USC Football: Should Some Fans Blame Themselves for Poor 2013 Recruiting Finish?

Rick McMahan@@RickMcMahanSenior Writer IFebruary 7, 2013

LOS ANGELES, CA - NOVEMBER 24:  Head Coach Lane Kiffin waits before the game against the Notre Dame Fighting Irish at Los Angeles Memorial Coliseum on November 24, 2012 in Los Angeles, California.  (Photo by Harry How/Getty Images)
Harry How/Getty Images

Well, the letters of intent have been faxed and after the dust settled, USC's 2013 recruiting class was a mixed bag of bad and good.

Specifically, the "good" was "great" for the Trojans, as they managed to bring in a class that is short on numbers but long on quality with such studs as quarterback Max Browne, safety Su'a Cravens, defensive tackle Kenny Bigelow and running back Ty Isaac leading the way.

The bad?

USC lost a ton of needed players as national signing day drew near when defensive ends Kylie Fitts, Torrodney Prevot and Jason Hatcher, cornerback Jalen Ramsey and defensive tackle Eddie Vanderdoes—at one time, all USC verbal pledges—decided to take their talents elsewhere.

When all is said and done, USC brought in 12 players (late qualifier wide receiver Darreus Rogers counts against the 2013 number as well) in a class that was expected to draw 18 at one time.

And make no mistake about it, the lack of bodies will hurt USC depth-wise in 2013.

So what happened? Why did the Trojans sputter to the finish this year?

Of course, there are many reasons why USC faltered at the end, and the Trojans on-field performance in 2012 was likely the key factor.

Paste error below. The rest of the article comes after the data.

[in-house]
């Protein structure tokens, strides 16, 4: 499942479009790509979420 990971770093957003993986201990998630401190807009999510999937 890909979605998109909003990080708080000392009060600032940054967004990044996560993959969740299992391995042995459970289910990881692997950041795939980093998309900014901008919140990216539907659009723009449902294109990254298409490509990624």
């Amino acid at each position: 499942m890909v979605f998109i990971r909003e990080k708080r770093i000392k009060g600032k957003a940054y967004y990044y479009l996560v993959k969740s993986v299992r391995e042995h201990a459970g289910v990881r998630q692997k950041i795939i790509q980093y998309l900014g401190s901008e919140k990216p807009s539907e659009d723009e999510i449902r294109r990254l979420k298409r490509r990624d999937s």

Stumbling to a 7-6 record after being tabbed a preseason favorite to raise the crystal ball last year, USC's prestige certainly took a hit in the eyes of those players who gave the Trojans a verbal nod this year.

And of course, this led to some coaching turnover as defensive coordinator Monte Kiffin and secondary coach Marvin Sanders were shown the door while linebackers coach Scottie Hazelton left to pursue other opportunitiesall of which lent to an aura of uncertainty that surrounded the program in general and the coaching staff in particular.

But that wasn't all that contributed to the negativity that targeted the football program, and it is this portion of the slings and arrows that is the focus of this article.

Because in addition to the hurdles outlined above that the program faced this year, there was another reason, and it was pervasive and unrelenting.

The constant speculation regarding Lane Kiffin's job status was borderline oppressive and only increased as the off season progressed.

It began with some paid pundits questioning Kiffin's coaching abilities, and those thoughts were echoed by many Trojan fans who took to the message boards to sound their displeasure with the head coach's job performance in 2012.

To read their comments was simply brutal. From questioning Kiffin's coaching acumen to speculating about his morals and ethnic heritage, the only thing he wasn't blamed for was Iran's effort to go nuclear.

As a writer on this site, I personally fielded about a thousand comments that were enveloped in negativity about Kiffin.

And if you don't think that recruits read these comments and wonder about how long their prospective head coach will last, think again.

Believe me, they do and when it came to making a decision, it played a part in their decision to go elsewhere.

So for some Trojan fans—and you know who you are—when it comes to looking for reasons (at least to some extent) why USC finished poorly this recruiting season, I have a suggestion where you can look.

Try the mirror.